Any American who believes putting drones into the hands of the police is a good idea must be out of their minds ("Drones tested for increased domestic use," Aug. 6). Before a municipality buys its first drone, citizens need to take a long, hard look at privacy and safety issues.
Of course, the Department of Homeland Security is pushing this technology, and aerospace manufacturers salivate in anticipation of a fabulous new market. Unfortunately, Congress has recently passed a law requiring the FAA to show leniency for drones — clearly a decision bereft of concern for our privacy and safety.
It might interest folks to learn that Buffalo, N.Y., has gone on record as being the first American city attempting to ban drones. I'd like to see Baltimore become the second. Here is a cause Occupy Baltimore should sink its teeth into.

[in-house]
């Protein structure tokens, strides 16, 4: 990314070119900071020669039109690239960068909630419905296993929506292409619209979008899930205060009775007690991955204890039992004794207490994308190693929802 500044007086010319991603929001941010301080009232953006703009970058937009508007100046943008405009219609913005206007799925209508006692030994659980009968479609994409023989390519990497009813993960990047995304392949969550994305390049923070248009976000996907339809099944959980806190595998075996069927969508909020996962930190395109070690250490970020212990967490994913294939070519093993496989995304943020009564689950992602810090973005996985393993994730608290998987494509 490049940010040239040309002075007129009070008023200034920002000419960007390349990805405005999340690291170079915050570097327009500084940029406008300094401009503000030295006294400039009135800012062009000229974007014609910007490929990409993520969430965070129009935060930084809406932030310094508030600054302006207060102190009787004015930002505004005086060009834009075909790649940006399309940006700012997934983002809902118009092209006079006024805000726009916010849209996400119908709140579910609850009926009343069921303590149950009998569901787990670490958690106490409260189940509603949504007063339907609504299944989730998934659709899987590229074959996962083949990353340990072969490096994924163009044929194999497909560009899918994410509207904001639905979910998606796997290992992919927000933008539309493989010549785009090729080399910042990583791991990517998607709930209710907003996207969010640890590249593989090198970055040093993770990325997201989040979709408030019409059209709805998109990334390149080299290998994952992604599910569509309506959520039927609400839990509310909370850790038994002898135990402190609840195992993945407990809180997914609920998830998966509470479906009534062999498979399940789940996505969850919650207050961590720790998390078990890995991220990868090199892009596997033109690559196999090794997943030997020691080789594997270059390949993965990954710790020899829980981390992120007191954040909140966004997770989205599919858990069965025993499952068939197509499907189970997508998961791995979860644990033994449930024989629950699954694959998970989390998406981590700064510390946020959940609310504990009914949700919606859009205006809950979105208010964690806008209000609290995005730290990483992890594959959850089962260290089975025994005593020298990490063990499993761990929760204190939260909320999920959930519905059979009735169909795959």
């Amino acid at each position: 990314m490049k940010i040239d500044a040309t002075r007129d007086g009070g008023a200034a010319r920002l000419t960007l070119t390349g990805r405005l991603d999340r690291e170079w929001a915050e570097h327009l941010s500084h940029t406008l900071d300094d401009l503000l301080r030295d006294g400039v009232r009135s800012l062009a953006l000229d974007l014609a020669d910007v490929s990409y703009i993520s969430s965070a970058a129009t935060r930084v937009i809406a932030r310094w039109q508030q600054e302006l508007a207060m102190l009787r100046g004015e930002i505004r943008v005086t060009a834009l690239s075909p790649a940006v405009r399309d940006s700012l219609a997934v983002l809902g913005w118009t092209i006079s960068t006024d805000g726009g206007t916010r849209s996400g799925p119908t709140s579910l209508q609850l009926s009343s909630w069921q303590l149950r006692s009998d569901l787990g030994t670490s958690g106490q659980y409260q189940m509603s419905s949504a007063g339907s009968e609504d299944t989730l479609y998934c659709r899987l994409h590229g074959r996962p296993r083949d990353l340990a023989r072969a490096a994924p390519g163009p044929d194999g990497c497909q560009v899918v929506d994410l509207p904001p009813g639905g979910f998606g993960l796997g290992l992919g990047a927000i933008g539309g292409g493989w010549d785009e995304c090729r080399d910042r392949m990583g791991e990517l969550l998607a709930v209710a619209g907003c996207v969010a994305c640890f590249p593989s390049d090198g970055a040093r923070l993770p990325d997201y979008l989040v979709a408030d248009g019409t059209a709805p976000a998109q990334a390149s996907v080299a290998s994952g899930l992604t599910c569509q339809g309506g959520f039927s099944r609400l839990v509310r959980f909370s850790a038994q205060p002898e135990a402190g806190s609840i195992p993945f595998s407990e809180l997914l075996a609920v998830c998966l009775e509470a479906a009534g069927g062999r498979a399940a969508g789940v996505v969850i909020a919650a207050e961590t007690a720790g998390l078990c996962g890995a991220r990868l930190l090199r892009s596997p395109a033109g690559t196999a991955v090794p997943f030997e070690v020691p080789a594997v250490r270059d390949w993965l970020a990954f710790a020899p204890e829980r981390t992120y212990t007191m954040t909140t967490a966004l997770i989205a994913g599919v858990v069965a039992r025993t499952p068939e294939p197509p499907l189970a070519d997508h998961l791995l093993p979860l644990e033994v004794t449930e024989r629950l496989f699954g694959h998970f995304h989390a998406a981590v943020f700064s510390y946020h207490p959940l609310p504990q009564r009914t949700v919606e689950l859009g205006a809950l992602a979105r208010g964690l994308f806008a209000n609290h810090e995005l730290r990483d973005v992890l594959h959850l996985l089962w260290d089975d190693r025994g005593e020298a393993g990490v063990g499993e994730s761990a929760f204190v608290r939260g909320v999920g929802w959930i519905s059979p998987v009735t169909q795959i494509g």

The goody-two-shoes of Homeland Security can praise the equipment, but I don't think the American people will be gullible. Sadly, this technology has taken off (no pun intended) with little or no fanfare. We frequently find out about drone killings in Afghanistan, Pakistan and elsewhere, but U.S. citizens are blithely uninformed on ways it could be used against us here at home.
It's about time Americans take notice. I don't want to spend my future watching the skies, nor should anyone else. Let's declare America's cities "no drone zones!"
Roz Heid, Baltimore